There was a tree.

We flowered it, my husband and I. Grew it from a tiny sapling with our love, watered it with our dreams of a thriving future. The tree grew strong, its branches thick, wiry; the flowers budded. The seeds of this tree were sown by our parents, yet we branched forward as our own family, anticipating the future with warm hearts. Our first child, then his siblings, and their children after, more roots within the ripe earth, more twisting limbs and branches pointing through the glorious blue sky.

And then the spark hit.

Lightning? A cyclone? An act of God? Who knew. We would never know.

Without warning, the tree burst into flames. It withered and died in an angry, violent blaze. Our dreams along with them. Our son along with them.

What was once up in flames, is now in ashes. Black ashes around the sky, flitting like feathers across golden rays of happiness. The ashes tinge everything, the semblance of an almost normal life. And the rough, burnt edges carry his memory; the ripped corners of a photograph, the pieces that remain a part of you, like a burnt limb with black fingers—unfeeling, immovable, yet always there.

Today my son is a word that lingers on my lips, unspoken. When I speak his name—to mothers who awkwardly look towards the floor, rather than in my eyes—to people who believe they must console, when they never truly can—he comes to life within seconds, the joyous memories of his brief life wrapped around me like vines, cutting off my oxygen, smothering my soul.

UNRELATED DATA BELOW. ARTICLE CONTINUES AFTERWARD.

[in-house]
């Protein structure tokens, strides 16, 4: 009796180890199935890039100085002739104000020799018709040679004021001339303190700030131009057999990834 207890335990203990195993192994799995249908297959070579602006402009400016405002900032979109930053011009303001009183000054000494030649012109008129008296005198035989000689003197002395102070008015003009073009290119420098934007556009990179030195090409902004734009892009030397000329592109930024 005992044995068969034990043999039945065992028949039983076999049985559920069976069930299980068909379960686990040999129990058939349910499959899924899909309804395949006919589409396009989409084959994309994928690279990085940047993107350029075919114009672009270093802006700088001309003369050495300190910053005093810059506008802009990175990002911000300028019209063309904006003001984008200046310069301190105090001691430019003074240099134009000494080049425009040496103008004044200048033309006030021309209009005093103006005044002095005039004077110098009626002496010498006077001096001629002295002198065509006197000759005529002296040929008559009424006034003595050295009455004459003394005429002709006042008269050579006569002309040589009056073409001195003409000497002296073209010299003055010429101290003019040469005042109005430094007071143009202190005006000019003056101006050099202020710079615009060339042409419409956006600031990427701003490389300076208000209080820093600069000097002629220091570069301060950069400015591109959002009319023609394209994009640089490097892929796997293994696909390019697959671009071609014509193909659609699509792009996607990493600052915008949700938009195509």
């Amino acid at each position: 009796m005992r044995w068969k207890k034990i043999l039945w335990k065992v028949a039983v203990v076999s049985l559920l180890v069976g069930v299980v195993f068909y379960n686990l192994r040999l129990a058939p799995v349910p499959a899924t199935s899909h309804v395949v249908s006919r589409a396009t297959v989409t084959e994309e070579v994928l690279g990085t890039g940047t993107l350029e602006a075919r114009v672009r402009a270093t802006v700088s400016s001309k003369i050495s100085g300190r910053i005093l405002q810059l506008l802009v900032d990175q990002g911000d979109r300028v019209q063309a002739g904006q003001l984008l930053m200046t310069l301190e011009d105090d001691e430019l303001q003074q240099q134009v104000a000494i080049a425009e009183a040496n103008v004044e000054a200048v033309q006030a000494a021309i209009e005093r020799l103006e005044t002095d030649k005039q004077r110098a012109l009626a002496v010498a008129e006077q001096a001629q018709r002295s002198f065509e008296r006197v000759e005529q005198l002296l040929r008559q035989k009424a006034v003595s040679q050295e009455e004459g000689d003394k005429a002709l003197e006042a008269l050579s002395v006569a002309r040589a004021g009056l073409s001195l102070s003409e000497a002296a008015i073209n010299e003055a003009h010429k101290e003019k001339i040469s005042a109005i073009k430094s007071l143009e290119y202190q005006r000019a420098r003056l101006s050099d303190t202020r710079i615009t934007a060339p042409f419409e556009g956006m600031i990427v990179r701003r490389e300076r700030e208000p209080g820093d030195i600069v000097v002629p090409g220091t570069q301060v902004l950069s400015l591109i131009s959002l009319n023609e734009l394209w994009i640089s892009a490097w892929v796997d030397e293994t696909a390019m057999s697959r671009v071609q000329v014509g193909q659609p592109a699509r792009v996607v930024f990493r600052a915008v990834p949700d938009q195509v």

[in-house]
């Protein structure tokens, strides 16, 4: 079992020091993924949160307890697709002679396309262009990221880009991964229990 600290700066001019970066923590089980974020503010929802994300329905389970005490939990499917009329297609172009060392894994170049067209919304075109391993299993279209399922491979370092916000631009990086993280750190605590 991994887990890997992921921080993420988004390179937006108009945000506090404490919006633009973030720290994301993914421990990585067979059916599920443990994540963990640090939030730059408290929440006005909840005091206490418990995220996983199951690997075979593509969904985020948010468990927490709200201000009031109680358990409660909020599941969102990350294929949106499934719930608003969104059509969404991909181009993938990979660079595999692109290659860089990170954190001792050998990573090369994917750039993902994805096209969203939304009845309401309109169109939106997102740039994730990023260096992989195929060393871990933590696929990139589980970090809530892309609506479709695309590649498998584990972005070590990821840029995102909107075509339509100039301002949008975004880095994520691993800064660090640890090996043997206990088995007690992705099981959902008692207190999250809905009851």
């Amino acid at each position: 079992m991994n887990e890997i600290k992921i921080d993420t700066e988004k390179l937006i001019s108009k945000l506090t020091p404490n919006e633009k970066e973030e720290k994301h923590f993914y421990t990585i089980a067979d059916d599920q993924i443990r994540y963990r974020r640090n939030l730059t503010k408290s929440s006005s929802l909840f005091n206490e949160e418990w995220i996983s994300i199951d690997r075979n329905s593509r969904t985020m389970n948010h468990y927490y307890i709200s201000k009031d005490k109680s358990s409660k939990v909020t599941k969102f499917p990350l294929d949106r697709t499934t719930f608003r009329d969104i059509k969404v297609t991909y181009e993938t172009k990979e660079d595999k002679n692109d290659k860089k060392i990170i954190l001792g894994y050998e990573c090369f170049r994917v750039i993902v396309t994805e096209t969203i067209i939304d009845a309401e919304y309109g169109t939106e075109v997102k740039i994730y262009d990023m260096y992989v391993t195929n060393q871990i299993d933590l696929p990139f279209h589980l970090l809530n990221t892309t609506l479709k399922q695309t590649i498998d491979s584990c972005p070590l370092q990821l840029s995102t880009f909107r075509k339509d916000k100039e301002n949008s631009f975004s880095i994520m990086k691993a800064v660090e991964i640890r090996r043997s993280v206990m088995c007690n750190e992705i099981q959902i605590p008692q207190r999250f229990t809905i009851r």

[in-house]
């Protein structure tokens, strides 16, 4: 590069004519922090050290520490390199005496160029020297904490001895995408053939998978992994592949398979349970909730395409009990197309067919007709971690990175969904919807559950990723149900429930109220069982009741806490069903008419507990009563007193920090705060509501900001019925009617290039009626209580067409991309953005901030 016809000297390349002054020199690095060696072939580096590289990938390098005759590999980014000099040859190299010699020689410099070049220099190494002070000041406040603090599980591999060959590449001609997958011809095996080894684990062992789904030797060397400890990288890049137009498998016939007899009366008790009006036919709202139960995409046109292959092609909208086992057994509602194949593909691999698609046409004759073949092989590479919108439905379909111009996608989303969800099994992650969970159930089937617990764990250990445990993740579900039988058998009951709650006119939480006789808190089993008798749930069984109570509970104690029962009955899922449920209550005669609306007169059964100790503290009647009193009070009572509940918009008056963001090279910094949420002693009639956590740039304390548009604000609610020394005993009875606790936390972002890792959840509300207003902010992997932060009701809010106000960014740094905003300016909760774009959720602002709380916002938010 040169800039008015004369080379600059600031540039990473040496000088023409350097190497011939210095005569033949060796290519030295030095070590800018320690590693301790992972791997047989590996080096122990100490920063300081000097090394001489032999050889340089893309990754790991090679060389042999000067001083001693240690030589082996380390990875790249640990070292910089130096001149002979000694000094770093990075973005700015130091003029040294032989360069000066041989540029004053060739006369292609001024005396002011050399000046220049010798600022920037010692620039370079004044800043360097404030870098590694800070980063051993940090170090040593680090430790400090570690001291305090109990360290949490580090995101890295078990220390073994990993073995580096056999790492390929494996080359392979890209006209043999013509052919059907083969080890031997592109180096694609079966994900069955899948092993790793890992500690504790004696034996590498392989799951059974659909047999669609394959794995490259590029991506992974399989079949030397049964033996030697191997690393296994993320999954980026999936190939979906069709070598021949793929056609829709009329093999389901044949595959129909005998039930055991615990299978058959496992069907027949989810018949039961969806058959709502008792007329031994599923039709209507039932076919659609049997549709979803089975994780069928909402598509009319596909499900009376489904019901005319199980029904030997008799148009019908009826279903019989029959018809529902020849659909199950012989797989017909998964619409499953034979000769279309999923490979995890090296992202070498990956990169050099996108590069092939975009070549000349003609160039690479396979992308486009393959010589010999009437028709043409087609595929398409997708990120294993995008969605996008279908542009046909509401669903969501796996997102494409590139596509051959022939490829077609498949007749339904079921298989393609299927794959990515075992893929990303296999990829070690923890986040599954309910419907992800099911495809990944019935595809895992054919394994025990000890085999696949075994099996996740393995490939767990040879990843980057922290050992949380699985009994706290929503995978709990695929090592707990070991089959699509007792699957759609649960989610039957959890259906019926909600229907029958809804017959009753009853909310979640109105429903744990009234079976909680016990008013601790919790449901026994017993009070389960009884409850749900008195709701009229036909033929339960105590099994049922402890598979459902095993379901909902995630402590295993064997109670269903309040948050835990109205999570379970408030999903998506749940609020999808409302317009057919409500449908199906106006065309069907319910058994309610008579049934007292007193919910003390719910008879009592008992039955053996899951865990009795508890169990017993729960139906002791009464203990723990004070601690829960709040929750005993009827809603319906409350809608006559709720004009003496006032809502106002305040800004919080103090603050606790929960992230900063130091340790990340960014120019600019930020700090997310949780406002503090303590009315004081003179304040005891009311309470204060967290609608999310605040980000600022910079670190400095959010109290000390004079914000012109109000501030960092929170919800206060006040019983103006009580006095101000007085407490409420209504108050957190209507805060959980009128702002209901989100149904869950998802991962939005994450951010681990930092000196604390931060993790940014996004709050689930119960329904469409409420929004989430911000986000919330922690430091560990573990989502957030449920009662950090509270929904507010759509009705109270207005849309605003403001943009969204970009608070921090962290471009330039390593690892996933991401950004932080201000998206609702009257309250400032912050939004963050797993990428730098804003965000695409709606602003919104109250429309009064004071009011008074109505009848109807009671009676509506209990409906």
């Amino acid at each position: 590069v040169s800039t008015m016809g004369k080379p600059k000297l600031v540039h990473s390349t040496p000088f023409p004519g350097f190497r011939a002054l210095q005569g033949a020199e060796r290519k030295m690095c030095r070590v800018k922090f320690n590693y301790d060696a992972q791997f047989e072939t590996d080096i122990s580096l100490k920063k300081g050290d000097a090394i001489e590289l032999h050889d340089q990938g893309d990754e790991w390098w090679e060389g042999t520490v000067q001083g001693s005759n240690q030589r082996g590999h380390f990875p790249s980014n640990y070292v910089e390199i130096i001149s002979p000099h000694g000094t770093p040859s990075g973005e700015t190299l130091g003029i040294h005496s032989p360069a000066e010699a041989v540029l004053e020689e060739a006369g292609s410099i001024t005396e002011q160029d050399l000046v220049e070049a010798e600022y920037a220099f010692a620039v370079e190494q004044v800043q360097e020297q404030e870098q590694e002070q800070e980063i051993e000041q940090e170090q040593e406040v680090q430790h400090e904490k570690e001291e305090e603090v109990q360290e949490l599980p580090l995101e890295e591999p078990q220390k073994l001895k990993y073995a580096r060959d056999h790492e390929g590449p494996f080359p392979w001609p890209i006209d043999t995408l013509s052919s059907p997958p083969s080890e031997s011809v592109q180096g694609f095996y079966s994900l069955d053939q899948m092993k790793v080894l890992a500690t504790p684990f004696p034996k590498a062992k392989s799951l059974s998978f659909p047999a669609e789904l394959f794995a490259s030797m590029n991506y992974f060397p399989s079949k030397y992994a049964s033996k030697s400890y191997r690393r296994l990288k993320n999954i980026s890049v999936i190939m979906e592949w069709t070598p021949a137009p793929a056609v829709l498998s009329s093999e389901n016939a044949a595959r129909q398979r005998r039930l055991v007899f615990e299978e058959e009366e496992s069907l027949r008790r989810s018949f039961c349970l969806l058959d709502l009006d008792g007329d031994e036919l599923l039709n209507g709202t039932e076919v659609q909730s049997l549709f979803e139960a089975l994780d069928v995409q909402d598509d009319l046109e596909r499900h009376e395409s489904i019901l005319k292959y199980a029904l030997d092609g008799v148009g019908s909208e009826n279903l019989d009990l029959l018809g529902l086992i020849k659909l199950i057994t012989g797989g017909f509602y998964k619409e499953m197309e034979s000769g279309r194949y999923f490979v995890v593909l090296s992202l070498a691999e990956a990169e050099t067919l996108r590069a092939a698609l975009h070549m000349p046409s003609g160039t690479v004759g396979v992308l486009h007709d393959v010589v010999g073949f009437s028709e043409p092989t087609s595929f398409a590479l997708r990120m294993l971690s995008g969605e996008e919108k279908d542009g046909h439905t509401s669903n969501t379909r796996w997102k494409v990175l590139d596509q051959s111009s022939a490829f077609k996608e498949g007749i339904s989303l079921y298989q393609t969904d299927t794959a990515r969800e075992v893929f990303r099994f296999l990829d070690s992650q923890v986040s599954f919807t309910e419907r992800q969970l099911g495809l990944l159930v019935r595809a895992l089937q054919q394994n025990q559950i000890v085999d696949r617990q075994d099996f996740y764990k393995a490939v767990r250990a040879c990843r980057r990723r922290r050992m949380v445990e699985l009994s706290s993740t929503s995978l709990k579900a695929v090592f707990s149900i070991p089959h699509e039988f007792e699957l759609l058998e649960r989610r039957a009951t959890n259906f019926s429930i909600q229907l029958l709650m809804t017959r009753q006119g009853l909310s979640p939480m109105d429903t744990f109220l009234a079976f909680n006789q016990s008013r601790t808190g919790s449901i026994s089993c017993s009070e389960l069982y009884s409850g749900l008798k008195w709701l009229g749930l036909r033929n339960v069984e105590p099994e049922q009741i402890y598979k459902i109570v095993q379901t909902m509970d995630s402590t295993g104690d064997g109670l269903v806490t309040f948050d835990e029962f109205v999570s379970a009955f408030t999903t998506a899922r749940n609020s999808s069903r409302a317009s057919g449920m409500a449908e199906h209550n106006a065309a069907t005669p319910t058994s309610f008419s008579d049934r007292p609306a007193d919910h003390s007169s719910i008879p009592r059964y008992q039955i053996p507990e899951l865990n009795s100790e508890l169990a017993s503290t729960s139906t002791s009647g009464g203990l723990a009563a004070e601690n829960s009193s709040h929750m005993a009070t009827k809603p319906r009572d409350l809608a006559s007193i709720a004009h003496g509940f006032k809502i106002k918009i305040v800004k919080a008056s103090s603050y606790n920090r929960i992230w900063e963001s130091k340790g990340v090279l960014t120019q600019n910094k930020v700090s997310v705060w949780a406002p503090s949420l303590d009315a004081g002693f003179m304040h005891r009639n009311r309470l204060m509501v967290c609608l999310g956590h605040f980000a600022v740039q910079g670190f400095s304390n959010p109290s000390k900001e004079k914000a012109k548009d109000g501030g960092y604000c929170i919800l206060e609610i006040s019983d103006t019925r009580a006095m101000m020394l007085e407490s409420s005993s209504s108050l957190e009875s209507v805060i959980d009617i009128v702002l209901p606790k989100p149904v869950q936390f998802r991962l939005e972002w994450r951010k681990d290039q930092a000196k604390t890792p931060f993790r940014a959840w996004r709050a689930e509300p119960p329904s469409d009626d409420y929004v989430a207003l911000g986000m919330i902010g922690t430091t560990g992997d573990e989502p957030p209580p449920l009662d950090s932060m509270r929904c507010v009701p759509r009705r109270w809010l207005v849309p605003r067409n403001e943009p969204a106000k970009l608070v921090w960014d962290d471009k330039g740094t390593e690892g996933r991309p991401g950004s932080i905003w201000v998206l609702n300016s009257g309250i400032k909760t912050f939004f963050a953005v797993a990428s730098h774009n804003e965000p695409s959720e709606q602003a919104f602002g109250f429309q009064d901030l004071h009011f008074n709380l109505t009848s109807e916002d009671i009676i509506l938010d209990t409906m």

Today my son is a forbidden topic—the whispers between the cracks, the baby elephants in the room. My loved ones who once “suffered” alongside me now appear resolved, a page turned within their own lives. Whether from selfishness, “well wishes,” or discomfort, they assigned closure to my own pain and suffering, the logical (or not) conclusion to the birth of my rainbow: ‘she must be fine now, she is healed, she is normal again.’

Two years after my son’s death, and the birth of my living daughter, I have emerged from two places: my own heart’s cloister, grieving like a monk; and society’s own caverns of exile. Instead of being pushed into the corner, a wounded animal that none knew how to tend, I am treated like a human again. Now I am considered a real life mother, with a real life child.

Yet the heart will never stop hurting. My son will never disappear. The hole will always be present—albeit a bit smaller, it is still there. People fail to understand that these holes never truly shut, the gaping memories of our loved ones that will forever ache. People fail to understand that we want them to remain open, we want the edges to heal jagged, we want the ghosts and the nightmares and the lingering memories. Because our love is pain. We remember our babies through our pain.

And the pain of a mother remains the same, whether my child is dead or living. Give me the burden of loving my dead son. Give me the nights of yearning for him, cloistered in my room amidst the happiness of my home. Give me the awkward conversations and the silences when I say his name, my lips lingering at each syllable. Whether I am “healed” or not, “have closure” or not, I still carry his soul with me, I still love him fiercely, I still am the caretaker of his little life, even in death.

I would not have it any other way.

What does “closure” mean to you, if anything, post-loss? How do you address those who think that the passage of time, the birth of another baby, or anything else, has “healed” you? Do you bother to address them?